Assessing Intrusion by the Capillary During Spatially Resolved Mass Spectrometry

Michael  Harold, University of Houston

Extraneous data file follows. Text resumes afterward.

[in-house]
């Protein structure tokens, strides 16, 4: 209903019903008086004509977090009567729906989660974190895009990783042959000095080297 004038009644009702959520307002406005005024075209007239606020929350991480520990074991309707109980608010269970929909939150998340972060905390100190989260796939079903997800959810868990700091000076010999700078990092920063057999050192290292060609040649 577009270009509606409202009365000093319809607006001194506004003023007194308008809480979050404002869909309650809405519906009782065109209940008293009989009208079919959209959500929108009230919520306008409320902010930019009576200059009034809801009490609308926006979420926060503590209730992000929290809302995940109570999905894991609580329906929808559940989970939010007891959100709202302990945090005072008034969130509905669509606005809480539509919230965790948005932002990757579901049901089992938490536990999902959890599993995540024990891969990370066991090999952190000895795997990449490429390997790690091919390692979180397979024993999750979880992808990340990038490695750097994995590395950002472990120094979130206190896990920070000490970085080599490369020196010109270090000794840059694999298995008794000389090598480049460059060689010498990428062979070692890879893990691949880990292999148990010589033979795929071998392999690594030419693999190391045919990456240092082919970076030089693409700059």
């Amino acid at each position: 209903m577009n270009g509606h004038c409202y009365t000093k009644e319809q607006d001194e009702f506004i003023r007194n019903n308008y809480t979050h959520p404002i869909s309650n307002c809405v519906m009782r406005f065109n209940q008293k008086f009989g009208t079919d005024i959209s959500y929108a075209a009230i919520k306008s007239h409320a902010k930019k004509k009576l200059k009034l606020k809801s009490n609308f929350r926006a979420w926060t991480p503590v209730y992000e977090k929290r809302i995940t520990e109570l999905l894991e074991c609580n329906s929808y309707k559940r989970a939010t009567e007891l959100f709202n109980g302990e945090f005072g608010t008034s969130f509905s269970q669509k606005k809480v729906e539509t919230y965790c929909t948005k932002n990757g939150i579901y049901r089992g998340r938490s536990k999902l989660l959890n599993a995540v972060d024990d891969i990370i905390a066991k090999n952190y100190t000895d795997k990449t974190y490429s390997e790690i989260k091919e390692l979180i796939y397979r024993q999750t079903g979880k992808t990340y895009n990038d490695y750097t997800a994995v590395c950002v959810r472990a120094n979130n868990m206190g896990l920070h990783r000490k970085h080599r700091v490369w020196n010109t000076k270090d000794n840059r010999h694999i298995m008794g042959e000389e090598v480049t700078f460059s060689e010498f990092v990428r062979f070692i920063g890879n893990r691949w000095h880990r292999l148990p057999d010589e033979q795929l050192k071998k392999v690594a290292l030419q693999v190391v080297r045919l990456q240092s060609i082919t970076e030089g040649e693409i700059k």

The impact of a  probe of capillary inlet spatially-resolved mass spectrometry (SpaciMS) on the reactant conversion during a catalytic reaction in a  monolith reactor is systematically examined. The accuracy of the concentration measurements were checked during propylene oxidation  by excess O2 over Pt/Al2O3 washcoated monoliths having a range of channel diameters (100 to 600 cells per square inch, cpsi). By comparing the spatial concentration profiles of propylene sampled with capillary probes of two different diameters (170 and 363 µm) with optical fiber temperature measurement using optical frequency domain reflectometry (OFDR) in an adjacent channel, we conclude that the Spaci-MS provides accurate measurement when the limiting propylene is depleted in the downstream section of the reactor (at a position equal or larger than about 0.6 of the  channel  length). For certain conditions the suction by the probe compensates for the blockage effect so that the concentration profile measured by the larger probe diameter (363 µm) is similar to that measured by the smaller capillary. The experiments reveal that the axial position of the probe in the channel does not influence the flow profile in the 100 cpsi monolith channel, nor does it affect the amount of flow deflected to  surrounding channels for the 600 cpsi monolith.  When the propylene is depleted further upstream the results are impacted by transverse concentration gradients, confirmed in experiments in which the reactant channel concentration near the monolith exit is compared to the effluent mixing cup concentration.  Under such conditions the accuracy of the concentration measurements cannot be resolved.  The difference between the location of propylene depletion and local temperature maximum, DZ, provides a useful metric for capturing the collective impacts of flow deflection and transverse gradients.  The complexity of the flow and reaction suggests that at least three dimensionless groups are needed to classify the different behaviors.